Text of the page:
As the Reserve Bank of India (RBI) prepares for its bi-monthly monetary policy update here, uncertainty remains over Governor Raghuram Rajan cutting interest rates, despite requests to do so from stakeholders — right from the government to corporates.
Rajan has twice cut the repo rate, at which RBI lends to commercial banks, over two unscheduled monetary policy reviews in January and March, bringing it down to the current 7.50 percent.
On the other hand, the scheduled reviews in February and April passed without any changes. He kept interest rates on hold at 7.50 percent in April, saying he was waiting for banks to pass on the previous rate cuts – and dismissed bankers’ claims that the cost of funds remained too high.
Rajan also said the government’s “fiscal consolidation programme, while delayed, may compensate in quality, especially if state governments are cooperative”. Announcing the rate cut in January, he had said that “the key to further easing are data that confirm continuing disinflationary pressures and sustained high-quality fiscal consolidation”.
Finance Minister Arun Jaitley had in his first full budget in February extended the target deadline for controlling fiscal deficit to three percent, reasoning that insistence on a timetable to contain this would harm growth prospects. The targets for the next three years have been set at 3.9 percent for 2015-16, 3.5 percent for 2016-17 and 3.0 percent for 2017-18.
With the background of unexpected rate cuts this year, the inflation numbers are providing more room for the central bank governor to ease monetary policy and making the clamour for him to do so louder.
The annual rate of wholesale price inflation (WPI) decelerated further to its lowest in six months at (-)2.65 percent in April from (-)2.33 percent in the previous month. The annual rate of inflation based on WPI was 5.5 percent in April 2014. The country’s retail inflation based on the consumer prices index (CPI) was also on the downswing in April by 40 basis points to 4.87 percent.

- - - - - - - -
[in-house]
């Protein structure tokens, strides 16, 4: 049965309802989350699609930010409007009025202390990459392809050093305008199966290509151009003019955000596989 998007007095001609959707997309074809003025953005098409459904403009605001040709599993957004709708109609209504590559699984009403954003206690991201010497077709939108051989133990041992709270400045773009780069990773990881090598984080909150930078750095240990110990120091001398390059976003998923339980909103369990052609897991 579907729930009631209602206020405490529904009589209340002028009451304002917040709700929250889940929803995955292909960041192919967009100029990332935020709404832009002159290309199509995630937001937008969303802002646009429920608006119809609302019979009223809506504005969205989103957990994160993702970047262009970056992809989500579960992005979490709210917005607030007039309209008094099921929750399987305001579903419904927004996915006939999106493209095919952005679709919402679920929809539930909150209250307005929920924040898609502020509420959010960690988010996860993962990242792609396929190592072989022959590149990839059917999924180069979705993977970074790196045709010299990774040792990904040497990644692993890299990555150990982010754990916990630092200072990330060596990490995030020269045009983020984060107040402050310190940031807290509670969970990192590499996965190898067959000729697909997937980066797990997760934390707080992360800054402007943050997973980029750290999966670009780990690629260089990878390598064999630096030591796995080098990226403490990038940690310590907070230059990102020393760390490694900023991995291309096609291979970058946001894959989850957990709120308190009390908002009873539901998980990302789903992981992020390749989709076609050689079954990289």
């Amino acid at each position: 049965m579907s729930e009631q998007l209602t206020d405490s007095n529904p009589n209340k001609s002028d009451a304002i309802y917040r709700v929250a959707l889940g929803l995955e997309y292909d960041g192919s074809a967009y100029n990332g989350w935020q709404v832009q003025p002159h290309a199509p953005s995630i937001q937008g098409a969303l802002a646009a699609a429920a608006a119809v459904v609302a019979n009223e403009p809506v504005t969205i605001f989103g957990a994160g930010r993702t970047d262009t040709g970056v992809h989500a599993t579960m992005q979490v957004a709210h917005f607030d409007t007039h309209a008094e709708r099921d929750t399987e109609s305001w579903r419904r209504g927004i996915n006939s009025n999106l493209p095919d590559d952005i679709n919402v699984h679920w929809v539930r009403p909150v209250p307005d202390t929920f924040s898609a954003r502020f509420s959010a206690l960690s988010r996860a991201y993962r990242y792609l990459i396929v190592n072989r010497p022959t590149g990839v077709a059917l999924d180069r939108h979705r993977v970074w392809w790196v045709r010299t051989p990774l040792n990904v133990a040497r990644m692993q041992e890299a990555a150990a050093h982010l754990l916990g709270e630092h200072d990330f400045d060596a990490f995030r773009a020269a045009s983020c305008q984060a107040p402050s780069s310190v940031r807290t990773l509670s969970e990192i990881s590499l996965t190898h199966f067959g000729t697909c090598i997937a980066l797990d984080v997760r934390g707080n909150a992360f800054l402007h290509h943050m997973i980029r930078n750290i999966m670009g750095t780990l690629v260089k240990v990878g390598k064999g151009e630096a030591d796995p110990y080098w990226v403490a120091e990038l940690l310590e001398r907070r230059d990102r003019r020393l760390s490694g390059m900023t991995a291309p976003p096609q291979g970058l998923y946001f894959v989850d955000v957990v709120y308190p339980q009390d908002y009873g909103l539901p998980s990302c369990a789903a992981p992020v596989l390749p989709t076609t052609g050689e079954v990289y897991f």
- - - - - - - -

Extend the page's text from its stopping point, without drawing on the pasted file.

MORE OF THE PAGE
The key elements to consider in this situation are the predilections of the governor himself, and the way the government has sought to make changes this year to the very domain of the RBI.
Here, it is instructive to hear RBI Deputy Governor Urjit Patel on the thinking of Rajan, who in 2005 had predicted the financial meltdown three years later that is still affecting global economy and feels stronger in his belief that global markets now are at the risk of a crash due to the competitive loose monetary policies being adopted by developed economies.
“We are in the midst of the age of competitive depreciation and of a beggar-my-neighbour philosophy. It brings to mind an old African saying that when elephants fight the grass suffers,” Patel said at the press conference to announce the February policy review, on the trend of accommodative monetary policies being adopted by developed economies.
“While the ECB (European Central Bank) and the Bank of Japan are printing money and devaluing their currencies on one hand, the US economy is reviving on the other. Anyone in the middle is getting crushed,” he said.
Rajan has been warning that emerging markets are especially vulnerable to big shifts in capital flows triggered by the unprecedented monetary accommodation in rich countries.
Jaitley, in his February budget, had announced the fait accompli of a monetary policy committee pact earlier with the RBI that will reduce the governor’s power to act alone. The monetary policy committee and an official inflation target for the RBI are going to come about through the biggest post-Independence overhaul of the RBI Act of 1934.
However, in what was the biggest backtrack by the government earlier this month, Jaitley withdrew from the Finance Bill the clauses pertaining to setting up of a public debt management agency (PDMA) and the amendments to the RBI Act that would have taken away its powers to regulate government securities.
The United Forum of Reserve Bank Officers Employees had earlier written to MPs and chief ministers of various states that the changes, if implemented, would cripple the functions of the central bank. It said the proposed changes would curtail the authority of the RBI and render it totally ineffective in discharging its responsibilities on monetary policy, financial stability and targeting inflation.